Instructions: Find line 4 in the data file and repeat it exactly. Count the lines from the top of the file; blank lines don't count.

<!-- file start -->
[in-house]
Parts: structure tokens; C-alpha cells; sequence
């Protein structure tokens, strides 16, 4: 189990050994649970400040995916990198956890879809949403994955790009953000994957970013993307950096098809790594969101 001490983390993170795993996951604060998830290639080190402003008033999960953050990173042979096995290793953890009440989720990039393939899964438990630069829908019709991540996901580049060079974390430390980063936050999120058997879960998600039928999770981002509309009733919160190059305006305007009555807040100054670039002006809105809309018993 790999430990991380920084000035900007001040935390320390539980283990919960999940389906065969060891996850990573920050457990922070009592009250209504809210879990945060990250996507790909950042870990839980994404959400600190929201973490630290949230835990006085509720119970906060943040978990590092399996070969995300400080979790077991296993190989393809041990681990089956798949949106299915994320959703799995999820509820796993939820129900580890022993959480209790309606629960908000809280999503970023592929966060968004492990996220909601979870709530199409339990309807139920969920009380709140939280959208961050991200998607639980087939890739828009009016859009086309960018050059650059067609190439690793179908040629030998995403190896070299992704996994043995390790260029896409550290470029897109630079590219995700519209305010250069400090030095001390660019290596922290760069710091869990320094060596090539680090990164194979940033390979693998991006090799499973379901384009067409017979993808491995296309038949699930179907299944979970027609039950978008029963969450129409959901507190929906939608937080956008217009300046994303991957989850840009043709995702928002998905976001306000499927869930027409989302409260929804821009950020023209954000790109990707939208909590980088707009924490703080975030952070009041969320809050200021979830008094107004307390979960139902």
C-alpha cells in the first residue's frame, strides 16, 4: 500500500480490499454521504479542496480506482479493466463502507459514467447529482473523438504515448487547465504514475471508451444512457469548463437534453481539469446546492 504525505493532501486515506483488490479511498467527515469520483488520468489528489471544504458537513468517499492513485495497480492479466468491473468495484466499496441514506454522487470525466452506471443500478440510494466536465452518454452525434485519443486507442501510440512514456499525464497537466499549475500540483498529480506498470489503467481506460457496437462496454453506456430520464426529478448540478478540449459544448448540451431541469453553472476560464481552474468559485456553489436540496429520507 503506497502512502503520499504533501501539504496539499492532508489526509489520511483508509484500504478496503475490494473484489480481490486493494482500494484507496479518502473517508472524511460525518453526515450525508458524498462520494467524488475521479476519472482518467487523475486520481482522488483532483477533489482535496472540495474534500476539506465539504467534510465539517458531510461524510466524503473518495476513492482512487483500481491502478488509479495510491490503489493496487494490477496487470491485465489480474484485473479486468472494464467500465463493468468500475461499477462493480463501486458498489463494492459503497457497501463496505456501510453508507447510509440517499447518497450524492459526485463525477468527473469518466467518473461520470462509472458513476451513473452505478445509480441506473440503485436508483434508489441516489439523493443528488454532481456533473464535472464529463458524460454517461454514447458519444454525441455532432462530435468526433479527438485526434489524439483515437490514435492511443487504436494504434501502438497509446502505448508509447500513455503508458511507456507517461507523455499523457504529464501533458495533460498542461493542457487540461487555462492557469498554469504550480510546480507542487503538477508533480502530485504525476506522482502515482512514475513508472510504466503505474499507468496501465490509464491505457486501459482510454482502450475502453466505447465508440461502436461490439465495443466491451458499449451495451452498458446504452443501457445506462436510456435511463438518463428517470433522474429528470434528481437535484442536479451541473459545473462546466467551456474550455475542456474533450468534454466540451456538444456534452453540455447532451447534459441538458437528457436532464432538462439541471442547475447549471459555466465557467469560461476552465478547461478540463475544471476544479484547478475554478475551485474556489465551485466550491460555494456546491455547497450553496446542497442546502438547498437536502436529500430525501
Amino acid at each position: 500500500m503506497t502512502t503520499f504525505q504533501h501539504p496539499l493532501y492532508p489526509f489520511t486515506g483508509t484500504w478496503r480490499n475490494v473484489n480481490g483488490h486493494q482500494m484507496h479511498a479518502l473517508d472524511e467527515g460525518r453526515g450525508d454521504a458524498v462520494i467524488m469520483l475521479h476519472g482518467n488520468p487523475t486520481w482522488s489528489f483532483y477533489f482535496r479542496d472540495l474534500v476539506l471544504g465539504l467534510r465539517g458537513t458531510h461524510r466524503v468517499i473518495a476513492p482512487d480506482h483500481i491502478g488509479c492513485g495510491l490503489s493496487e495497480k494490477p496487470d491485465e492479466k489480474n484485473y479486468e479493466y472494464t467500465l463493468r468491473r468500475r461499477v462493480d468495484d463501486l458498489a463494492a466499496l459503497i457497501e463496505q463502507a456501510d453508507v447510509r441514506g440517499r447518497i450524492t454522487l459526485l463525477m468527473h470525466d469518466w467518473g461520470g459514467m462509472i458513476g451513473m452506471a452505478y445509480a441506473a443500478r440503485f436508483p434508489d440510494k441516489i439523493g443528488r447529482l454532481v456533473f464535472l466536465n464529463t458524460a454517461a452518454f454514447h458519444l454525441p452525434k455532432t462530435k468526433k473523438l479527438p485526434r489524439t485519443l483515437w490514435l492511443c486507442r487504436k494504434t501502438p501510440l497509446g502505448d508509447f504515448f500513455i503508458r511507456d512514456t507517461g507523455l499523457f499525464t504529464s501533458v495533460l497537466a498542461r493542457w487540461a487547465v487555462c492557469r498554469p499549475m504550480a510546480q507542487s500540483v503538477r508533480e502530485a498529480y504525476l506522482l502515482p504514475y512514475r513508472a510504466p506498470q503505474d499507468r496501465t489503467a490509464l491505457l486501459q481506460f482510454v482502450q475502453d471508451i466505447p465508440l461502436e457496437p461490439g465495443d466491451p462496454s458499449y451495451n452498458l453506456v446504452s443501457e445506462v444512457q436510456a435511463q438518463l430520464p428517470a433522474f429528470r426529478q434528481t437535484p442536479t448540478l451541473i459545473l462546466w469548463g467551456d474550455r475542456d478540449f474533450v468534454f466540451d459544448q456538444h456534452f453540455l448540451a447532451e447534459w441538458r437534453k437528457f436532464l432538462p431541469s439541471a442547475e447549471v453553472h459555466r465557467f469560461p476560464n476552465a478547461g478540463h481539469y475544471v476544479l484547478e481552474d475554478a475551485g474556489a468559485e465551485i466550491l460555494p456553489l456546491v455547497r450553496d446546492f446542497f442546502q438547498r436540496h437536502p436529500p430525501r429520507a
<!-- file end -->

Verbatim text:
C-alpha cells in the first residue's frame, strides 16, 4: 500500500480490499454521504479542496480506482479493466463502507459514467447529482473523438504515448487547465504514475471508451444512457469548463437534453481539469446546492 504525505493532501486515506483488490479511498467527515469520483488520468489528489471544504458537513468517499492513485495497480492479466468491473468495484466499496441514506454522487470525466452506471443500478440510494466536465452518454452525434485519443486507442501510440512514456499525464497537466499549475500540483498529480506498470489503467481506460457496437462496454453506456430520464426529478448540478478540449459544448448540451431541469453553472476560464481552474468559485456553489436540496429520507 503506497502512502503520499504533501501539504496539499492532508489526509489520511483508509484500504478496503475490494473484489480481490486493494482500494484507496479518502473517508472524511460525518453526515450525508458524498462520494467524488475521479476519472482518467487523475486520481482522488483532483477533489482535496472540495474534500476539506465539504467534510465539517458531510461524510466524503473518495476513492482512487483500481491502478488509479495510491490503489493496487494490477496487470491485465489480474484485473479486468472494464467500465463493468468500475461499477462493480463501486458498489463494492459503497457497501463496505456501510453508507447510509440517499447518497450524492459526485463525477468527473469518466467518473461520470462509472458513476451513473452505478445509480441506473440503485436508483434508489441516489439523493443528488454532481456533473464535472464529463458524460454517461454514447458519444454525441455532432462530435468526433479527438485526434489524439483515437490514435492511443487504436494504434501502438497509446502505448508509447500513455503508458511507456507517461507523455499523457504529464501533458495533460498542461493542457487540461487555462492557469498554469504550480510546480507542487503538477508533480502530485504525476506522482502515482512514475513508472510504466503505474499507468496501465490509464491505457486501459482510454482502450475502453466505447465508440461502436461490439465495443466491451458499449451495451452498458446504452443501457445506462436510456435511463438518463428517470433522474429528470434528481437535484442536479451541473459545473462546466467551456474550455475542456474533450468534454466540451456538444456534452453540455447532451447534459441538458437528457436532464432538462439541471442547475447549471459555466465557467469560461476552465478547461478540463475544471476544479484547478475554478475551485474556489465551485466550491460555494456546491455547497450553496446542497442546502438547498437536502436529500430525501